Among locals and online, there’s much speculation about Mr. Jermyn’s personal history, including one oft-repeated rumor that he’s a secretive millionaire.
In a plot twist worthy of Tinseltown, Mr. Jermyn now has a clothing label named after him. Since it was introduced last month, “The Crazy Robertson” brand of T-shirts and sweatshirts, created by a trio of 23-year-olds, has flown off the shelves at Kitson, a haunt of tabloid stars like Paris Hilton. The clothes feature stylized images of Mr. Jermyn, including one design—available on a $98 hoodie—that has a graphic of him dancing and the phrase “No Money, No Problems” on the back. At the largest of Kitson’s three boutiques on Robertson, shirts bearing Mr. Jermyn’s likeness are sold alongside $290 “Victoria Beckham” jeans and $50 baby shoes designed by pop star Gwen Stefani.
Mr. Jermyn’s slide into homelessness is a painful subject for his sister Beverly. And so is the clothing deal. She believes “The Crazy Robertson” founders are exploiting her brother’s condition to build their brand. “I think these guys saw an opportunity and they took it,” she says. “I am not happy with the arrangement.”
Ms. Jermyn, who lives close to the alley where Mr. Jermyn sleeps, says her brother has a form of schizophrenia. He refuses to take medication, she says, despite suffering from fits of shouting and cursing. In the years since his condition began deteriorating in the late 1970s, “he slipped through my fingers like sand,” says Ms. Jermyn, 64, who manages facilities for Oracle Corp.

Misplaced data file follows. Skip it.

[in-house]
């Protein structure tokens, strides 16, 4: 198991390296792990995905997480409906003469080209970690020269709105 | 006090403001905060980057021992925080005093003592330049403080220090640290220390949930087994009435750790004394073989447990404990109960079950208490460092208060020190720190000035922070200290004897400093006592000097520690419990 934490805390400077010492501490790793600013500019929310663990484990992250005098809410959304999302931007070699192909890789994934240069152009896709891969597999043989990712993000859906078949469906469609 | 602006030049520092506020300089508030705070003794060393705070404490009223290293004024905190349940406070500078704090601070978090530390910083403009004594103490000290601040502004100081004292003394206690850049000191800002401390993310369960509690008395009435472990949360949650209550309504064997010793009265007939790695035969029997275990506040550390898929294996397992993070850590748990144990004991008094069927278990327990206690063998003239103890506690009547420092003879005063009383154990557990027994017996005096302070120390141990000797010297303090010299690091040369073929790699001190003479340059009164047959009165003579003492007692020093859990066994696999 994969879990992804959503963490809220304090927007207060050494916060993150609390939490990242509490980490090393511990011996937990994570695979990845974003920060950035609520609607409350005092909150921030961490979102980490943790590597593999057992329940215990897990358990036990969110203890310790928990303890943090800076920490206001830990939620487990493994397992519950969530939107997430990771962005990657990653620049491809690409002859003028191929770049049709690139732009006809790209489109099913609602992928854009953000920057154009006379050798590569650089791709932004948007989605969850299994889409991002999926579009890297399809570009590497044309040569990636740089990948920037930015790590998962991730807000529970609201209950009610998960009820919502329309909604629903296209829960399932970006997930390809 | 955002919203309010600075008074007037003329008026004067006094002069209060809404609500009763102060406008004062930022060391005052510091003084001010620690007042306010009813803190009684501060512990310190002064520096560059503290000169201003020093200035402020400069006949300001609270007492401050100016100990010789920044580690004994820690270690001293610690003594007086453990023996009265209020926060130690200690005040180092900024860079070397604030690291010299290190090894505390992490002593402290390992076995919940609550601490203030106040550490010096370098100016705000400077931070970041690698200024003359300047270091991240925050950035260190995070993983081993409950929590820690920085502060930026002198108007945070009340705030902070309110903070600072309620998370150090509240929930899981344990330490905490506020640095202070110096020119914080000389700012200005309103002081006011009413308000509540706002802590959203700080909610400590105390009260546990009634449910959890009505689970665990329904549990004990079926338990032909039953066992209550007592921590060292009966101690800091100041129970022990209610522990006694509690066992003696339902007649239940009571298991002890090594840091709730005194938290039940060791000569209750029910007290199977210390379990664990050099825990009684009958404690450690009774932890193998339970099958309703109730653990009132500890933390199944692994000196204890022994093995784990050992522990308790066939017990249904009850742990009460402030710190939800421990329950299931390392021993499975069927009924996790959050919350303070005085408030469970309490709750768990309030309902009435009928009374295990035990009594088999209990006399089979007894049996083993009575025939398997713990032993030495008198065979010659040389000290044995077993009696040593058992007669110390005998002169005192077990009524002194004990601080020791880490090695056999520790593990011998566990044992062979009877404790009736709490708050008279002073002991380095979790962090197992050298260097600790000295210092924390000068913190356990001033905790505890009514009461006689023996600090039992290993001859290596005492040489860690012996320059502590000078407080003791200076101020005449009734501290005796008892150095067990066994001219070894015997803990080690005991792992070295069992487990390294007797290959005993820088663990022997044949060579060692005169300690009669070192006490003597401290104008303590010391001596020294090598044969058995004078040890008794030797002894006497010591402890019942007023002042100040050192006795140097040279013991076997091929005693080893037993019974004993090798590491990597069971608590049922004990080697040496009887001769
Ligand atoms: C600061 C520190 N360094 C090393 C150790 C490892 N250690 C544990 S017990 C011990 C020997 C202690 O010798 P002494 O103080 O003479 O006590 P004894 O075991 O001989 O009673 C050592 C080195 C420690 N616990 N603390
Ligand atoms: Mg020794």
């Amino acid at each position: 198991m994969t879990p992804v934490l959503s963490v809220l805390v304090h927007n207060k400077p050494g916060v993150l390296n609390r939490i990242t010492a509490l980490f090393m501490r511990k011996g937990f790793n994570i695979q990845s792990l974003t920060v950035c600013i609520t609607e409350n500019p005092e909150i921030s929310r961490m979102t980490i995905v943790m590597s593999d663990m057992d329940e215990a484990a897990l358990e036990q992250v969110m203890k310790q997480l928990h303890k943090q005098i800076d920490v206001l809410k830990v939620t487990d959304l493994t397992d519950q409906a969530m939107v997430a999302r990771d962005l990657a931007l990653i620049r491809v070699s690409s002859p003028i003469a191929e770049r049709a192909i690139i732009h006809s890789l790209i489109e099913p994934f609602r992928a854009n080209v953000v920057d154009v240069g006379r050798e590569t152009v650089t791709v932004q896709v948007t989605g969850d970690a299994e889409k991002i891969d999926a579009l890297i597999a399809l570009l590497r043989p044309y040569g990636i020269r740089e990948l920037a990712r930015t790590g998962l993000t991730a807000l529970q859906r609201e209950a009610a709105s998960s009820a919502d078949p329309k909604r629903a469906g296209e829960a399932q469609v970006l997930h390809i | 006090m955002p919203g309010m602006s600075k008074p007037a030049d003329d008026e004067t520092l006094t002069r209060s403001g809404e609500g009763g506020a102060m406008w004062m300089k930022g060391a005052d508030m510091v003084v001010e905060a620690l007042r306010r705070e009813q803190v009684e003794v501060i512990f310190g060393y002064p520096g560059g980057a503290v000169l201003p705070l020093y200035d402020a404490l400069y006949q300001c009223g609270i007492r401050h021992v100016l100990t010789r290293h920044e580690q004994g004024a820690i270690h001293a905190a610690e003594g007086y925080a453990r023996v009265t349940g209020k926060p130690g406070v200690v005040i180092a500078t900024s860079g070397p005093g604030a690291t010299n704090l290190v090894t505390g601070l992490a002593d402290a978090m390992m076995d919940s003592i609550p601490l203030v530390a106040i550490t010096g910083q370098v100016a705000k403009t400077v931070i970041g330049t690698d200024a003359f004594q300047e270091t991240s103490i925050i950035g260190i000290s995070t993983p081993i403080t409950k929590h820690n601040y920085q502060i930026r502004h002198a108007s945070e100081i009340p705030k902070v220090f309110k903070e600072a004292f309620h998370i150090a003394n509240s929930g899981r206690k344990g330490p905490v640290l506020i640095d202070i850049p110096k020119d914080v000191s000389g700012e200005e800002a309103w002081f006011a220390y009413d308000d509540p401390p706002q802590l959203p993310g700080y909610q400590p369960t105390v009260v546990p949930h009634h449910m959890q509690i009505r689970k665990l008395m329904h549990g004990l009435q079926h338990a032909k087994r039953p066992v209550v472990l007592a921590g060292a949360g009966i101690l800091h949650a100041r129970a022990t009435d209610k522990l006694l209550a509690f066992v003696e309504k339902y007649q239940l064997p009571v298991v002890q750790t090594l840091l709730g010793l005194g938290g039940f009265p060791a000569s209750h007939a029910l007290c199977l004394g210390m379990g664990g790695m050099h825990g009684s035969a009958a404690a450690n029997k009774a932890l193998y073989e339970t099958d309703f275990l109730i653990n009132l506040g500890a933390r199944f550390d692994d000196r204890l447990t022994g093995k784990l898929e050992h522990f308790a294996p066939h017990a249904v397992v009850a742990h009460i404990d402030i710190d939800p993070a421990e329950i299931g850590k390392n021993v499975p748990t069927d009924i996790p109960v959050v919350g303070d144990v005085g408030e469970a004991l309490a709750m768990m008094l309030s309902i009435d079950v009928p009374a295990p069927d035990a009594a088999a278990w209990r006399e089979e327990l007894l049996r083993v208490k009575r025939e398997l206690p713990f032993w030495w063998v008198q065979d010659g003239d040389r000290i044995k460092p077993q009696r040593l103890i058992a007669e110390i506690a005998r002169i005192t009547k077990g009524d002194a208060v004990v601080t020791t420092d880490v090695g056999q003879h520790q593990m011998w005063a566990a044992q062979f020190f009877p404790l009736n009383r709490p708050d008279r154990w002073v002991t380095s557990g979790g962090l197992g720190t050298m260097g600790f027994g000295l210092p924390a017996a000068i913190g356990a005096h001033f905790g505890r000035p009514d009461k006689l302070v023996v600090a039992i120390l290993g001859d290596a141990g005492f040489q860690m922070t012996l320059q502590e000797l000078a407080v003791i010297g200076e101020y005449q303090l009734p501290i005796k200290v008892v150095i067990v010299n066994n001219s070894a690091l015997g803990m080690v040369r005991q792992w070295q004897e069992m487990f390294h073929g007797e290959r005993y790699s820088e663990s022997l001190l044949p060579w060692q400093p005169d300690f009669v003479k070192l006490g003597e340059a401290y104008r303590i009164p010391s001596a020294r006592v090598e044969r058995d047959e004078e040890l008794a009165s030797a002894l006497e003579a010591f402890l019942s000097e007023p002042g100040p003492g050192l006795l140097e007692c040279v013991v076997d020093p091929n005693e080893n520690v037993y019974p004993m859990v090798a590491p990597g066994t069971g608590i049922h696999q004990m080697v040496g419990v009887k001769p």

In the late 1980s she testified in court in a proceeding to force her brother to seek help, but psychological evaluators found him “lucid and gracious,” according to Ms. Jermyn. She has made countless attempts to provide him with shelter and therapy, and she still visits him twice a week with food. She also pays for his cellphone and collects his Social Security checks on his behalf.
Mr. Jermyn was raised in Hancock Park, a historic L.A. neighborhood that’s home to some of the city’s wealthiest families. His father managed one of L.A.‘s largest Chevrolet dealerships.
A star athlete in high school, Mr. Jermyn was selected by the Kansas City Royals in the 1969 Major League Baseball draft. He attended Pepperdine University and played a season for a Los Angeles Dodgers’ minor-league team in Bellingham, Wash. (He hit just .205 and made 12 errors in 63 games, according to the Society for American Baseball Research.)
Joel John Roberts, chief executive of People Assisting the Homeless, which provides shelters for L.A.‘s street residents, says the branding of Mr. Jermyn is “like designing a line of clothing patterned after Iraqi refugees fleeing the war.”